Joining Closed-Loop Recycling in the fashion domain refers to the practice of participating in a recycling system where materials from discarded or worn-out garments are collected, processed, and reintroduced into the production of new clothing items. It involves creating a closed-loop system where the materials used in the fashion industry are continuously recycled and reused, reducing the need for virgin resources and minimizing waste. In more detail, joining closed-loop recycling involves several steps and stakeholders:

Collection

Garment brands or retailers collect used clothing items from users through various channels, such as in-store collection bins, take-back programs, or mail-in options. These items may include damaged garments, unsold inventory, or customer returns. Sorting and Processing: The collected garments are sorted based on their material composition, condition, and potential for recycling. This step ensures that different materials can be appropriately processed and transformed into new products. Any non-recyclable components, such as zippers or buttons, are separated for proper disposal.

Recycling and regeneration

The sorted garments are then processed through various recycling methods, such as mechanical recycling or chemical processes. Mechanical recycling involves shredding the textiles into fibers, which can be spun into new yarns and fabrics. Chemical processes, such as depolymerization or dissolution, break down the textile fibers into their base components for the production of new materials.

Manufacturing

The recycled materials are transformed into new fashion products, including clothing, accessories, or even footwear. These products may incorporate a blend of recycled materials with virgin materials, depending on the desired quality and performance.

User awareness and education

Communicating the importance and benefits of closed-loop recycling to users is crucial. Brands and retailers play a vital role in raising awareness about the recycling programs they offer, educating customers about the significance of recycling, and encouraging them to participate in the closed-loop system.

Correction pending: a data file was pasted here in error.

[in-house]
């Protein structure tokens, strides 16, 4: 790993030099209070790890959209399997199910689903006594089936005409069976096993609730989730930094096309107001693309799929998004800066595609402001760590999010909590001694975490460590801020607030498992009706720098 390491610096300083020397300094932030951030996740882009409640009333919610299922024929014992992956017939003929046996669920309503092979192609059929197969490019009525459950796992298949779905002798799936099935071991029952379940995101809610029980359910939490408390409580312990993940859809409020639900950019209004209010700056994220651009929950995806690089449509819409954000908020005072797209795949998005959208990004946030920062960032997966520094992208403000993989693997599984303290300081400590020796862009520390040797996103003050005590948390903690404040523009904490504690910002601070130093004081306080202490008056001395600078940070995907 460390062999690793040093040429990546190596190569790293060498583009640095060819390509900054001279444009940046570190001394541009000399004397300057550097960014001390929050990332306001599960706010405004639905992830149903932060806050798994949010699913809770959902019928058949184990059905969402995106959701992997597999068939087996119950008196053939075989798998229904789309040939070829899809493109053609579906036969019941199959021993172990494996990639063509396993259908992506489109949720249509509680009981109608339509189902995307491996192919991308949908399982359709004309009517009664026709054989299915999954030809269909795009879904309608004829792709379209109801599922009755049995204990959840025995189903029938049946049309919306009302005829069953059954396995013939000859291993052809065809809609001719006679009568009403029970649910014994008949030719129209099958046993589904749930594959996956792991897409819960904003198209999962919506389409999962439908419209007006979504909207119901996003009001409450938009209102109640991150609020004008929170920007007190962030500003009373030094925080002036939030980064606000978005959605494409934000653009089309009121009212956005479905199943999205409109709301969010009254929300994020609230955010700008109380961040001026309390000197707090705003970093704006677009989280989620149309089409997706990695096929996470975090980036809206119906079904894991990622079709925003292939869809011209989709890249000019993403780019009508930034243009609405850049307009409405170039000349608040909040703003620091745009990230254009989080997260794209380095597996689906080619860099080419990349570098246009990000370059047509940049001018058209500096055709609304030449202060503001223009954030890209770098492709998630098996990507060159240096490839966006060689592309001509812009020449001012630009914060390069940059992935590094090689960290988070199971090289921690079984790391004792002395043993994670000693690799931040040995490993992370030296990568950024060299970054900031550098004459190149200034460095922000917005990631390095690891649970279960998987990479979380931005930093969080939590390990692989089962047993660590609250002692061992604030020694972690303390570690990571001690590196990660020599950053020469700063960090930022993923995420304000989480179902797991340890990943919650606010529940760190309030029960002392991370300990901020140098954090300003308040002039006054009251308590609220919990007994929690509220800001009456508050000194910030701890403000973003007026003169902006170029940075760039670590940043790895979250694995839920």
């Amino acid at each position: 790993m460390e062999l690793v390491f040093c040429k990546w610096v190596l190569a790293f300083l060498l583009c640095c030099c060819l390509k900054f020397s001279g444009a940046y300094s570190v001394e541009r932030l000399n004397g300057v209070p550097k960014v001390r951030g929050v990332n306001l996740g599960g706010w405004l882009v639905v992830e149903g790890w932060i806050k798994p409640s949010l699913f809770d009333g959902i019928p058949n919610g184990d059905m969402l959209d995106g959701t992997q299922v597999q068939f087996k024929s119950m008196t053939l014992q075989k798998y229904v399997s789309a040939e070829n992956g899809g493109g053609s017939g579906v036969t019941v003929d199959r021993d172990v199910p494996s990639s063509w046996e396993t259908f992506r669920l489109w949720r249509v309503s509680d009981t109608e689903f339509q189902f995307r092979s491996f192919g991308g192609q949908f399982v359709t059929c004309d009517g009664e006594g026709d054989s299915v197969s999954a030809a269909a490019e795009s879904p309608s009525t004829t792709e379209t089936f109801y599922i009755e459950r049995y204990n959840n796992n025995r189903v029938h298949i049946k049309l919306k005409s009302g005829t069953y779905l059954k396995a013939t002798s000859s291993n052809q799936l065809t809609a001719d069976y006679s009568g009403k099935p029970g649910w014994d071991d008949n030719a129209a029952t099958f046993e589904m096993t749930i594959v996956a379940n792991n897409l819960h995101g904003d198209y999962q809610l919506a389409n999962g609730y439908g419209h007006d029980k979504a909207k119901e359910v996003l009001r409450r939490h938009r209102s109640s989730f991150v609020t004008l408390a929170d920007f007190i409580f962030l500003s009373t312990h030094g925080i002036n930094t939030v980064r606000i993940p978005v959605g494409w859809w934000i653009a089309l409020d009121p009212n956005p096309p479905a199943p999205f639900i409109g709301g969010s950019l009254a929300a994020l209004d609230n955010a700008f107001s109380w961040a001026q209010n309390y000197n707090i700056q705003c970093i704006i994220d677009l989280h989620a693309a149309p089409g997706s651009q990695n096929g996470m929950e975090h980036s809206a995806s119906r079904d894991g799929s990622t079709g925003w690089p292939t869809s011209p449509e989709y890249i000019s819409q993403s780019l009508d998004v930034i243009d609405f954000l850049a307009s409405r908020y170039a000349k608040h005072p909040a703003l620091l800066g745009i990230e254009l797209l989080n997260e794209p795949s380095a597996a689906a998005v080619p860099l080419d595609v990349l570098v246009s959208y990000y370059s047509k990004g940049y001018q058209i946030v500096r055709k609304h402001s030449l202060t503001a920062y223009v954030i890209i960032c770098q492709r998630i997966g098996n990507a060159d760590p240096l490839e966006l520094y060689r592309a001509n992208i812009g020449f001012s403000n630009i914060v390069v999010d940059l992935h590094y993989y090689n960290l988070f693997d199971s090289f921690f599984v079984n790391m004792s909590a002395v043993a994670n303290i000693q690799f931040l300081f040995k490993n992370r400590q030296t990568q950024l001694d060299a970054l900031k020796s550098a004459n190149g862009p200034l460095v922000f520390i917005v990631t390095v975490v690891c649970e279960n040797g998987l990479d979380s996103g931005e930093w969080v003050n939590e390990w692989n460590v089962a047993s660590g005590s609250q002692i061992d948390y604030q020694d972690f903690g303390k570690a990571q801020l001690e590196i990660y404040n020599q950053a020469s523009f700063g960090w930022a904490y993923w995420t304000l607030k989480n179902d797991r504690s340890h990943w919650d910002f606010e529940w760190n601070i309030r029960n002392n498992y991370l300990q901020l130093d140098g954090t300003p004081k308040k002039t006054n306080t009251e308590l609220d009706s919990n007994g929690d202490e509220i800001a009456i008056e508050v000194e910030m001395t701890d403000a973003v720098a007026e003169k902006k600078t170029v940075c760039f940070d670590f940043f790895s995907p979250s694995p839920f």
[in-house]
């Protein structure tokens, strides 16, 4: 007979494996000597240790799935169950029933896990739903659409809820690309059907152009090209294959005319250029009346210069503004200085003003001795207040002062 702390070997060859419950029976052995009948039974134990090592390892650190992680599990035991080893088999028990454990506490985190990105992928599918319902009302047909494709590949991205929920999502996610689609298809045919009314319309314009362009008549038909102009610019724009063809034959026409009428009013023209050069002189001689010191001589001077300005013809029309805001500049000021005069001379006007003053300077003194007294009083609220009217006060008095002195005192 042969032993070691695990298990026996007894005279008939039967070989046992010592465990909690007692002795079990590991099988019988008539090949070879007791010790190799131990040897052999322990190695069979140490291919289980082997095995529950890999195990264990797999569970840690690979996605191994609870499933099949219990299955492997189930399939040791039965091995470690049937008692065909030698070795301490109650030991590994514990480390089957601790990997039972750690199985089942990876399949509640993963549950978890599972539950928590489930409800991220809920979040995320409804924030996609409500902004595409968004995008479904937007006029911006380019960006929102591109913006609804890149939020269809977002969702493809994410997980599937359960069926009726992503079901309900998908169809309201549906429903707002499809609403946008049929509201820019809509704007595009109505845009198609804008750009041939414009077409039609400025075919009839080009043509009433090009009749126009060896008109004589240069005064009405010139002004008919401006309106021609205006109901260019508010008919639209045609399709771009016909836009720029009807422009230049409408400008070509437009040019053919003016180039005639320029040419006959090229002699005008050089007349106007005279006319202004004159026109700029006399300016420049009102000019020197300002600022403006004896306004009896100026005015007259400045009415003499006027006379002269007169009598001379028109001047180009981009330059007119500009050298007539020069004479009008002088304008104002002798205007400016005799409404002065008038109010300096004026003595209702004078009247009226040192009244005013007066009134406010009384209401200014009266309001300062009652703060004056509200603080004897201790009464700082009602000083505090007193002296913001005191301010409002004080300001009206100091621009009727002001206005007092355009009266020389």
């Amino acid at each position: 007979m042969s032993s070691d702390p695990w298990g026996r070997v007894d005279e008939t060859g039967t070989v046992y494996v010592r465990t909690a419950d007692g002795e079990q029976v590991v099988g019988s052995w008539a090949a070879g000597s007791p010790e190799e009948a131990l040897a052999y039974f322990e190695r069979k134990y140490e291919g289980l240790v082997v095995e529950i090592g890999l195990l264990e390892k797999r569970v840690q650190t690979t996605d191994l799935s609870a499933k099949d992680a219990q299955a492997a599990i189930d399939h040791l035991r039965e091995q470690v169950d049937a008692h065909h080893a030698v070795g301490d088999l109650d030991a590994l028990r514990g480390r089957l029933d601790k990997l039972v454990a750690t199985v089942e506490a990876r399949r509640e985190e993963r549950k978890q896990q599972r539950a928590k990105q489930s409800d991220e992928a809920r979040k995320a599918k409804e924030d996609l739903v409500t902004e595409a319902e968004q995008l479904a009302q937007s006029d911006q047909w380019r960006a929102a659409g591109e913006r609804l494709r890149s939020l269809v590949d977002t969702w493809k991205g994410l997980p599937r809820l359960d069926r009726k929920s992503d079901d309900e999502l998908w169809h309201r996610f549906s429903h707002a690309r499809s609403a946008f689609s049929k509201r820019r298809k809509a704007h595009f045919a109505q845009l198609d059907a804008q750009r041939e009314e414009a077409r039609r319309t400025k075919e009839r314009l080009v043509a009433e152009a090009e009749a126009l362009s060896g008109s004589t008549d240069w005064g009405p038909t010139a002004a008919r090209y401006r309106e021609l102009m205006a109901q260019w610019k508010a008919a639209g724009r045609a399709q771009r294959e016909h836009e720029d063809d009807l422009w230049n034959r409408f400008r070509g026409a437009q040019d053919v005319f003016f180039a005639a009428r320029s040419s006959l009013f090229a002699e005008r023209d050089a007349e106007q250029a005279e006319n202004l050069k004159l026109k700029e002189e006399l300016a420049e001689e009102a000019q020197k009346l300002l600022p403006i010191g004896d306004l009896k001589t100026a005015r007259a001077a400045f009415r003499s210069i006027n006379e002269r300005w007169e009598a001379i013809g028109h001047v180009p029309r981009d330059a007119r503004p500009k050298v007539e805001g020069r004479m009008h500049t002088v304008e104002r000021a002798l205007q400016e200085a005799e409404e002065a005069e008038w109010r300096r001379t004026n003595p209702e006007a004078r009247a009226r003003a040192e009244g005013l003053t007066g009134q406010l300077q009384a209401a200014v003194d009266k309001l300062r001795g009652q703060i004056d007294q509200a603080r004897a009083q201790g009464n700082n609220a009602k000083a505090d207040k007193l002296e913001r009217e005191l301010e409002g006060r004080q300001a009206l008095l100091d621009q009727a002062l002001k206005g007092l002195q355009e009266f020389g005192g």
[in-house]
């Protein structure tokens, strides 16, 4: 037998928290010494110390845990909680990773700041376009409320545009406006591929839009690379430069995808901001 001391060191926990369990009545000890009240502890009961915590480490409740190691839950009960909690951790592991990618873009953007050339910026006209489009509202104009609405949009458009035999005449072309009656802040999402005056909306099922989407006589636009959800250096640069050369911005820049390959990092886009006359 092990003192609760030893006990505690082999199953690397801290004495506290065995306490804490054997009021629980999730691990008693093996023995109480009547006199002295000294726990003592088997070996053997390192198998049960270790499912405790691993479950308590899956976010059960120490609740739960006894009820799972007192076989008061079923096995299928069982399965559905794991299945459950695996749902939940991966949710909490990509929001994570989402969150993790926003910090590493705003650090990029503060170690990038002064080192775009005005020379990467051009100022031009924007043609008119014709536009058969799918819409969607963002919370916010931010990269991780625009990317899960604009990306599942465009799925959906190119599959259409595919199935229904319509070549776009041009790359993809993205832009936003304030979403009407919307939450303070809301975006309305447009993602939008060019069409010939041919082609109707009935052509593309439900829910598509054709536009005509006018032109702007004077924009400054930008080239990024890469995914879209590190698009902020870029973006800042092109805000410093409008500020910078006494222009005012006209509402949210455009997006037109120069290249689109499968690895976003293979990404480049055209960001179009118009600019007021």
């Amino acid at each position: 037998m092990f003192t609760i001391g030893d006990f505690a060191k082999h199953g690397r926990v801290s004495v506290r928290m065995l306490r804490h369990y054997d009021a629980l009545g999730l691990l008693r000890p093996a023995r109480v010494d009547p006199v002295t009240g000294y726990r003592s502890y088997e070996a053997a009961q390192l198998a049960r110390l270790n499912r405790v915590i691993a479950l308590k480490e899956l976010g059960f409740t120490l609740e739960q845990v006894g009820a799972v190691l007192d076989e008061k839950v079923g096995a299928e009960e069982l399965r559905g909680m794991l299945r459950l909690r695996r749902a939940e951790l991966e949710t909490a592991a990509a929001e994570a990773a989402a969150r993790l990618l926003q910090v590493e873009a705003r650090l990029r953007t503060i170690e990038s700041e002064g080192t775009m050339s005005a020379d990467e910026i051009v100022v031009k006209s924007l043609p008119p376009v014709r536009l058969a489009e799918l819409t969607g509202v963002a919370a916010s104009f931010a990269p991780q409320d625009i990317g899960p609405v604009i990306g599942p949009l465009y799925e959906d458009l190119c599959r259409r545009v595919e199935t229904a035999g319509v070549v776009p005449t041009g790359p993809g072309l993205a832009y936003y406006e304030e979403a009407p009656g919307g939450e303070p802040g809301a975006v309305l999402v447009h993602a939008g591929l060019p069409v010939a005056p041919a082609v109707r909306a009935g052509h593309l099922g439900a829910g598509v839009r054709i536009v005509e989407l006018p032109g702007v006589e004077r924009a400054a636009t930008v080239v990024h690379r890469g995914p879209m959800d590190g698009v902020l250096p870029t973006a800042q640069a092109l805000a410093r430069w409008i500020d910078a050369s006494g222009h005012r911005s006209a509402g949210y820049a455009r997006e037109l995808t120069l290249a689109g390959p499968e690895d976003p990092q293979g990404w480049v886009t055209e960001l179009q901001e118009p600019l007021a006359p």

By joining closed-loop recycling, fashion brands and retailers contribute to the circular economy by extending the lifespan of materials, reducing waste, and minimizing the environmental impact of the fashion industry. This approach promotes resource efficiency, reduces the demand for new raw materials, and helps address the issue of textile waste.

Case studies

Levi’s Waste<Less™

Levi’s introduced the Waste<Less™ collection, which incorporates recycled post-user waste, including plastic bottles, into their denim products. They have partnered with recycling facilities to convert plastic bottles into polyester fibers used in their jeans.

H&M Conscious Collection

H&M, a fast-fashion retailer, launched its Conscious Collection, which focuses on using sustainable materials and implementing closed-loop practices. They have introduced garment collection initiatives where customers can return their used clothing to H&M stores for recycling and receive a discount on their next purchase.

Reformation

Reformation is a sustainable fashion brand that promotes closed-loop recycling through their “RefRecycling” program. They accept used garments from customers and recycle them into new fabrics or donate them to charity. Reformation aims to reduce waste and minimize the environmental footprint of their clothing production.

Adidas x Parley for the Oceans

Adidas partnered with Parley for the Oceans to create a collection of sportswear using recycled ocean plastic. The plastic waste collected from coastal areas and beaches is transformed into yarns and materials used in the production of shoes, apparel, and accessories.

References

Isaac, Roman. “Restitiching the Common Thread: The Potential of Closed Loop Recycling in the Textile and Clothing Industry for Regional and Entrepreneurial Resilience in Northern Portugal.” (2018).

Wang, Shi. “Brief analysis on closed-loop ecosystem of textile and clothing recycling.” IOP Conference Series: Earth and Environmental Science. Vol. 186. No. 4. IOP Publishing, 2018.

Brydges, Taylor. “Closing the loop on take, make, waste: Investigating circular economy practices in the Swedish fashion industry.” Journal of Cleaner Production 293 (2021): 126245.

Harmsen, Paulien, Michiel Scheffer, and Harriette Bos. “Textiles for circular fashion: The logic behind recycling options.” Sustainability 13.17 (2021): 9714.

Wiedemann, Stephen G., et al. “Reducing the Environmental Impacts of Garments through Industrially Scalable Closed-Loop Recycling: Life Cycle Assessment of a Recycled Wool Blend Sweater.” Sustainability 14.3 (2022): 1081.